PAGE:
Bob Dylan is notorious for being a bit hit and miss at his live shows, and at his recent gig at the O2 Guildhall in Southampton he was one hundred per cent a hit. Dylan stands as one of the most iconic, and legendary music artists of all time. His music has been in the popular sphere since the 1960s, and his talents lie particularly in his incredible lyrics and song writing flair. Huge tracks like ‘Blowin’ in the Wind’, and ‘Hurricane’, were written in times of huge social upheaval and became anthems for protest. In light of this, it came as a slight shock to find out that the living legend himself would be gracing Southampton with his presence and music for one evening.
It was clear even from the atmosphere in the queue that it would be a completely magical night. A busker stood outside amongst the throngs of people and tour buses playing classic Dylan songs that helped to build the already palpable excitement for this momentous gig. Having received an email a few days before the event, it had been explained that there would be no support act, and the gig would start at 7.30pm and end at 9.30pm. Although it wasn’t the end of the world, at the price of the tickets – £65 – it was a slight shame that the evening was to be so short. Yet lo and behold, at half seven on the dot Bob Dylan and his band walked out on stage with instruments in tow, and put on an undeniably stellar performance.
The majority of his set list was composed of his newer tracks lifted from his most recent album Tempest, but regardless of the lack of familiarity with the newer material he still received everlasting applause and shouts of “WE LOVE YOU BOB!”. Alongside the biggest track from Tempest, ‘Duquesne Whistle’, Dylan also performed a number of covers including ‘What’ll I Do’ by Irving Berlin, and a number of Frank Sinatra tracks like ‘Melancholy Mood’, and a beautiful rendition of ‘I’m a Fool to Want You’. The chemistry between Dylan and his band members could be underplayed, but they had an incredible awareness of each other which translated into ease and confidence on stage. At the end of the first half Dylan surprised the crowd and played a gorgeous version of ‘Tangled Up in Blue’, a classic track from his back catalogue. Some other highlights were ‘Scarlet Town’ which brought a touch of Spanish-folk to the evening. Finally, as part of the encore, Dylan treated everyone to a very different version of the classic ‘Blowin’ in the Wind’. As this legendary track played, a rather drunk old man reminded me that this song was performed as the warm up before Martin Luther King gave his famous ‘I Have a Dream’ speech. Despite the tangible odour of stale beer, he reiterated how lucky I was to be stood in the same room as Bob Dylan, and to be listening to such a powerful song.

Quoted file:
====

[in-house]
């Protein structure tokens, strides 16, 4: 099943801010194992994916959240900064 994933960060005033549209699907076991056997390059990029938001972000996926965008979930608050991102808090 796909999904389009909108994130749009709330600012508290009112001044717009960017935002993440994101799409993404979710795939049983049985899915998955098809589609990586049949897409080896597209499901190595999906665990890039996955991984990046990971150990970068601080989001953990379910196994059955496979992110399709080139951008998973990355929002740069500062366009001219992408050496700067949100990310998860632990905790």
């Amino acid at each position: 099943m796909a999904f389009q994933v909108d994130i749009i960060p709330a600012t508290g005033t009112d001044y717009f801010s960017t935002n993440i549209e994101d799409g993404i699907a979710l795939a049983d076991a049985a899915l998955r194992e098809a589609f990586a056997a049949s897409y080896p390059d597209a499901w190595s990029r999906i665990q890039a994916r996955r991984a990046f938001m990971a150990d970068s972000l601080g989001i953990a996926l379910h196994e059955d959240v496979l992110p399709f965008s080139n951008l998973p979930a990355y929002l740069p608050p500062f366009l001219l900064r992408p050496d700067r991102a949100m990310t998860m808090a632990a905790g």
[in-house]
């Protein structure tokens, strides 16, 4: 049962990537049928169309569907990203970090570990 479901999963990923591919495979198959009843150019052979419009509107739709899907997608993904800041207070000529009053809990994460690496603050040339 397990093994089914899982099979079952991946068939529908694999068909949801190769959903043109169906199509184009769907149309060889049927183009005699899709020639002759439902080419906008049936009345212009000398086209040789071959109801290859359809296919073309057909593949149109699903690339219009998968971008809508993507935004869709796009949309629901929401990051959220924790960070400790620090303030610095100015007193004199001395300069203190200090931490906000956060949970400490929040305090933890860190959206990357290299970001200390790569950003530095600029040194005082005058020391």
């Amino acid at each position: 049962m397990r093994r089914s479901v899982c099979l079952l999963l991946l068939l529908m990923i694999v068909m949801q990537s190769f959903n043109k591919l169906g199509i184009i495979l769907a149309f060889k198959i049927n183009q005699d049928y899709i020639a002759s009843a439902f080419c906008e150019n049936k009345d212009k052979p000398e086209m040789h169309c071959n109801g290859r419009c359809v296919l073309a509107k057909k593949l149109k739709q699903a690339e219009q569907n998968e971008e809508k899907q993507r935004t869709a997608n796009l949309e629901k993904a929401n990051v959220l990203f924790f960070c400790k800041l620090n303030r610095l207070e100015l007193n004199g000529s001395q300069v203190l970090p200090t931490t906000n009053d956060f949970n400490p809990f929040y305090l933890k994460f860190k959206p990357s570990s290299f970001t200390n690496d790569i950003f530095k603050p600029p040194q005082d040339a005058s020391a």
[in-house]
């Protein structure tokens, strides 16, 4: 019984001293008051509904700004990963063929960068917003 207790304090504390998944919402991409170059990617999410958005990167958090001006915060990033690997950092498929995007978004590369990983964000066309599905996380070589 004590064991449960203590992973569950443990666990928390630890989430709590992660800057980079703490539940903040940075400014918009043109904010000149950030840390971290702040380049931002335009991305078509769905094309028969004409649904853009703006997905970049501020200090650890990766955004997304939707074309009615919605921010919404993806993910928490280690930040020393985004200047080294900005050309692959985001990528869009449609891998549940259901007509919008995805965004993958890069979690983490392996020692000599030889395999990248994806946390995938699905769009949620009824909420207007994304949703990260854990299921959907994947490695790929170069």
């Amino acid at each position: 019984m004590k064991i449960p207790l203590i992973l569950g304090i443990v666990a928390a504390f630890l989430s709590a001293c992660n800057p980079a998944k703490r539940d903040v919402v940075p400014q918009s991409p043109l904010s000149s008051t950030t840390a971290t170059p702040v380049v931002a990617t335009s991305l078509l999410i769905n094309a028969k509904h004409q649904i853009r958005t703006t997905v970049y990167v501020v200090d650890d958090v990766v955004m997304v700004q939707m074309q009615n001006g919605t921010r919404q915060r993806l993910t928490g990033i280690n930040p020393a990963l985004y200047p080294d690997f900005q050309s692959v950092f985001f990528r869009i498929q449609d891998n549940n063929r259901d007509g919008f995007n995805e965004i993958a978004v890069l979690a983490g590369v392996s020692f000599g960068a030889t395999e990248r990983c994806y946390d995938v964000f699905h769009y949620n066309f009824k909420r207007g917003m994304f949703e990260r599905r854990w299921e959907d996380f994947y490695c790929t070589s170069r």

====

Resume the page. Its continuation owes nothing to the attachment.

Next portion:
After the gig ended, people slowly plodded out down the steps to the sound of Dylan’s classic tunes playing once more. A sizeable crowd had formed around the same busker from the beginning of the evening who continued to play beautiful renditions of the songs fans did not get to hear from Dylan himself. The true power of Bob Dylan was highlighted by the mob outside Guildhall that began to boo angrily as security tried to usher away the busker: the security guard signified the end of a truly incredible and unforgettable evening, hence the booing. To conclude, Bob Dylan was incredible, his band was incredible, and I highly recommend going to see him if you ever get the opportunity.